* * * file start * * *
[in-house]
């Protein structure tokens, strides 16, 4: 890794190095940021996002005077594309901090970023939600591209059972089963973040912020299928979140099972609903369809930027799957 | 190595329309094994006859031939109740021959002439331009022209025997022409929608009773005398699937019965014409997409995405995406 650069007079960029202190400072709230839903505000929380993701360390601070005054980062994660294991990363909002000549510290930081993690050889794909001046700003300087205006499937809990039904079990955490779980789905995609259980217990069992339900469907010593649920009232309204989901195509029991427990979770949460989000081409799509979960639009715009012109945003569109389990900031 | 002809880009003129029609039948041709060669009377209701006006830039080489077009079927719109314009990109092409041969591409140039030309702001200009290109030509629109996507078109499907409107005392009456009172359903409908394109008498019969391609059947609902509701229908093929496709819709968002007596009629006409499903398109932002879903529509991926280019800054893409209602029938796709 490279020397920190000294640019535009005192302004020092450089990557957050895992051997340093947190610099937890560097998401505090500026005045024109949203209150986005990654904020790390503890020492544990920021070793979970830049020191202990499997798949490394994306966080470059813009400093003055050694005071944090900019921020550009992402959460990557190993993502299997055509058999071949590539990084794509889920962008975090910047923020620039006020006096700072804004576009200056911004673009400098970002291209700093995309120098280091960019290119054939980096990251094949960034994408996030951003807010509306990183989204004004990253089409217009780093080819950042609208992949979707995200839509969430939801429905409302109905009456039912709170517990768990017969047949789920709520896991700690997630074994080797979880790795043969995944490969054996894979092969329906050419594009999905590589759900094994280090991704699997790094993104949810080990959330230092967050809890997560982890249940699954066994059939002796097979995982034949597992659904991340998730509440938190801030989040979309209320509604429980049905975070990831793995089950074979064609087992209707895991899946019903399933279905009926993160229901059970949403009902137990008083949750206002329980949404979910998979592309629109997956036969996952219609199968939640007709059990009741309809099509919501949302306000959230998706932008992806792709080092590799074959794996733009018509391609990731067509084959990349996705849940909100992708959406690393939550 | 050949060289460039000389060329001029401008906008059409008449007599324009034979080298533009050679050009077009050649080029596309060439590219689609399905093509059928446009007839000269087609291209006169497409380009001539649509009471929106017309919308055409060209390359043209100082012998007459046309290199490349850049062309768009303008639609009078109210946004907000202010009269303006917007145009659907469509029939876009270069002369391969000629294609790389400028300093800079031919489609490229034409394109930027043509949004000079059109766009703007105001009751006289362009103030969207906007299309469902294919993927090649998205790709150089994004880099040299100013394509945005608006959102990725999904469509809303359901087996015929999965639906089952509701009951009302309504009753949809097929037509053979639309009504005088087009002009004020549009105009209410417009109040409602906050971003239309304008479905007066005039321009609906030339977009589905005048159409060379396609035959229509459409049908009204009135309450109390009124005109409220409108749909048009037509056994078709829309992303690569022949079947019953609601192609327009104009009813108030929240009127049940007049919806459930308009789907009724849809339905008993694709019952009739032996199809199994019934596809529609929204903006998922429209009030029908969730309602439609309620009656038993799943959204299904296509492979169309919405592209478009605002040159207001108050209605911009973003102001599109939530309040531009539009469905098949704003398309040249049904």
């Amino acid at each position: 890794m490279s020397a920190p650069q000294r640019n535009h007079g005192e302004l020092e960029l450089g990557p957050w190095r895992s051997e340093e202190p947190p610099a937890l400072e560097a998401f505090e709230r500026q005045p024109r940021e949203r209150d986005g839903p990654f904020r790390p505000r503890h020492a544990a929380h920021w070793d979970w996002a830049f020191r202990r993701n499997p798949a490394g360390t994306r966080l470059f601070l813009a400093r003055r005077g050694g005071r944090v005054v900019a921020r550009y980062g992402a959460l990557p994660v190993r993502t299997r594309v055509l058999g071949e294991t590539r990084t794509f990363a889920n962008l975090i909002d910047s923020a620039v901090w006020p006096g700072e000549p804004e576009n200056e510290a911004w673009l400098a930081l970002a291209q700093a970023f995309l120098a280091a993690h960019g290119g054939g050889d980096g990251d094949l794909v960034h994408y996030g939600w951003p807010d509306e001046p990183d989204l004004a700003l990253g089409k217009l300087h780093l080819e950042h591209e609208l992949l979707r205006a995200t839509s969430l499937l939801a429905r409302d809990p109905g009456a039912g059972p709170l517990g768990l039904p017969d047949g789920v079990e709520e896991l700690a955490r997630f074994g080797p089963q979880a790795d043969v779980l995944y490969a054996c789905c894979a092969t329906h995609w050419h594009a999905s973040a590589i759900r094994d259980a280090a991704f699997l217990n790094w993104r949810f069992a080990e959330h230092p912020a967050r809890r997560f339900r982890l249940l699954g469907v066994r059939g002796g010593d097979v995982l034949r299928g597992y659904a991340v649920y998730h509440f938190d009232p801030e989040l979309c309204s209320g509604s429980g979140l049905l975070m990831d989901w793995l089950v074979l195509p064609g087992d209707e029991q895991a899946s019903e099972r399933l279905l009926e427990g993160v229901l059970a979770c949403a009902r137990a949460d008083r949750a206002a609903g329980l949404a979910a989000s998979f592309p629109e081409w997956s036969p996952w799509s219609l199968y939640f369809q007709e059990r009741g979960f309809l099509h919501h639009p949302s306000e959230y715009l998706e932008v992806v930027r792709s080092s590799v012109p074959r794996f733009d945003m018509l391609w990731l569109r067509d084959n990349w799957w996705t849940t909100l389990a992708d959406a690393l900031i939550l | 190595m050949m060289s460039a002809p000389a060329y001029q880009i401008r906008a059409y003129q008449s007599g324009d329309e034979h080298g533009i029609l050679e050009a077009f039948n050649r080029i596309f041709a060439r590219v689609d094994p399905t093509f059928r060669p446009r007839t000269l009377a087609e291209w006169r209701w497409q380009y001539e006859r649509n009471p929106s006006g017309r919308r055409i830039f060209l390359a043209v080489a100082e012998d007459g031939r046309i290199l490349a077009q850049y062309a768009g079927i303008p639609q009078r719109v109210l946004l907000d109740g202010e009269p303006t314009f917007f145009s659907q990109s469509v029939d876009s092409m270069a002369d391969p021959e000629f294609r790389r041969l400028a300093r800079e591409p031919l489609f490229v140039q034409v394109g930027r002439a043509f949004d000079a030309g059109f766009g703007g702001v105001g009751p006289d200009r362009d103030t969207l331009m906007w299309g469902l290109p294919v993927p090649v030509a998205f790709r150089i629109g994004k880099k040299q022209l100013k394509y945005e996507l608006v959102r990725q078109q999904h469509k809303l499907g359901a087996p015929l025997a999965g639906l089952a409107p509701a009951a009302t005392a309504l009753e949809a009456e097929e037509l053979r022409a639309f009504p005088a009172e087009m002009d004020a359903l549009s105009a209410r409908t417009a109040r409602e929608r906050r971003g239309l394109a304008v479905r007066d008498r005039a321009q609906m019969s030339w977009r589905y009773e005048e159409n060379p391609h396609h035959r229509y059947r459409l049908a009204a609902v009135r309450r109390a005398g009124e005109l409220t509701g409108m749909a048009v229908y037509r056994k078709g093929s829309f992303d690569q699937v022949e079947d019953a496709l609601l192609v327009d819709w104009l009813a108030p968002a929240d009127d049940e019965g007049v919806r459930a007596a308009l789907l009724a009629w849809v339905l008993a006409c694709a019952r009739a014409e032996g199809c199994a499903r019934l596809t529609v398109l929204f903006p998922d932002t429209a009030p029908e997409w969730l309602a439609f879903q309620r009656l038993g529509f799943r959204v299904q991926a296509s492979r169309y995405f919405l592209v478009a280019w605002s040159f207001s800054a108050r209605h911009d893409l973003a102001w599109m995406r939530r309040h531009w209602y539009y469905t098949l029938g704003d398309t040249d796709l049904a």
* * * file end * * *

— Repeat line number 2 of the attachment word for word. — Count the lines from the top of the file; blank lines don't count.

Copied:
């Protein structure tokens, strides 16, 4: 890794190095940021996002005077594309901090970023939600591209059972089963973040912020299928979140099972609903369809930027799957 | 190595329309094994006859031939109740021959002439331009022209025997022409929608009773005398699937019965014409997409995405995406 650069007079960029202190400072709230839903505000929380993701360390601070005054980062994660294991990363909002000549510290930081993690050889794909001046700003300087205006499937809990039904079990955490779980789905995609259980217990069992339900469907010593649920009232309204989901195509029991427990979770949460989000081409799509979960639009715009012109945003569109389990900031 | 002809880009003129029609039948041709060669009377209701006006830039080489077009079927719109314009990109092409041969591409140039030309702001200009290109030509629109996507078109499907409107005392009456009172359903409908394109008498019969391609059947609902509701229908093929496709819709968002007596009629006409499903398109932002879903529509991926280019800054893409209602029938796709 490279020397920190000294640019535009005192302004020092450089990557957050895992051997340093947190610099937890560097998401505090500026005045024109949203209150986005990654904020790390503890020492544990920021070793979970830049020191202990499997798949490394994306966080470059813009400093003055050694005071944090900019921020550009992402959460990557190993993502299997055509058999071949590539990084794509889920962008975090910047923020620039006020006096700072804004576009200056911004673009400098970002291209700093995309120098280091960019290119054939980096990251094949960034994408996030951003807010509306990183989204004004990253089409217009780093080819950042609208992949979707995200839509969430939801429905409302109905009456039912709170517990768990017969047949789920709520896991700690997630074994080797979880790795043969995944490969054996894979092969329906050419594009999905590589759900094994280090991704699997790094993104949810080990959330230092967050809890997560982890249940699954066994059939002796097979995982034949597992659904991340998730509440938190801030989040979309209320509604429980049905975070990831793995089950074979064609087992209707895991899946019903399933279905009926993160229901059970949403009902137990008083949750206002329980949404979910998979592309629109997956036969996952219609199968939640007709059990009741309809099509919501949302306000959230998706932008992806792709080092590799074959794996733009018509391609990731067509084959990349996705849940909100992708959406690393939550 | 050949060289460039000389060329001029401008906008059409008449007599324009034979080298533009050679050009077009050649080029596309060439590219689609399905093509059928446009007839000269087609291209006169497409380009001539649509009471929106017309919308055409060209390359043209100082012998007459046309290199490349850049062309768009303008639609009078109210946004907000202010009269303006917007145009659907469509029939876009270069002369391969000629294609790389400028300093800079031919489609490229034409394109930027043509949004000079059109766009703007105001009751006289362009103030969207906007299309469902294919993927090649998205790709150089994004880099040299100013394509945005608006959102990725999904469509809303359901087996015929999965639906089952509701009951009302309504009753949809097929037509053979639309009504005088087009002009004020549009105009209410417009109040409602906050971003239309304008479905007066005039321009609906030339977009589905005048159409060379396609035959229509459409049908009204009135309450109390009124005109409220409108749909048009037509056994078709829309992303690569022949079947019953609601192609327009104009009813108030929240009127049940007049919806459930308009789907009724849809339905008993694709019952009739032996199809199994019934596809529609929204903006998922429209009030029908969730309602439609309620009656038993799943959204299904296509492979169309919405592209478009605002040159207001108050209605911009973003102001599109939530309040531009539009469905098949704003398309040249049904």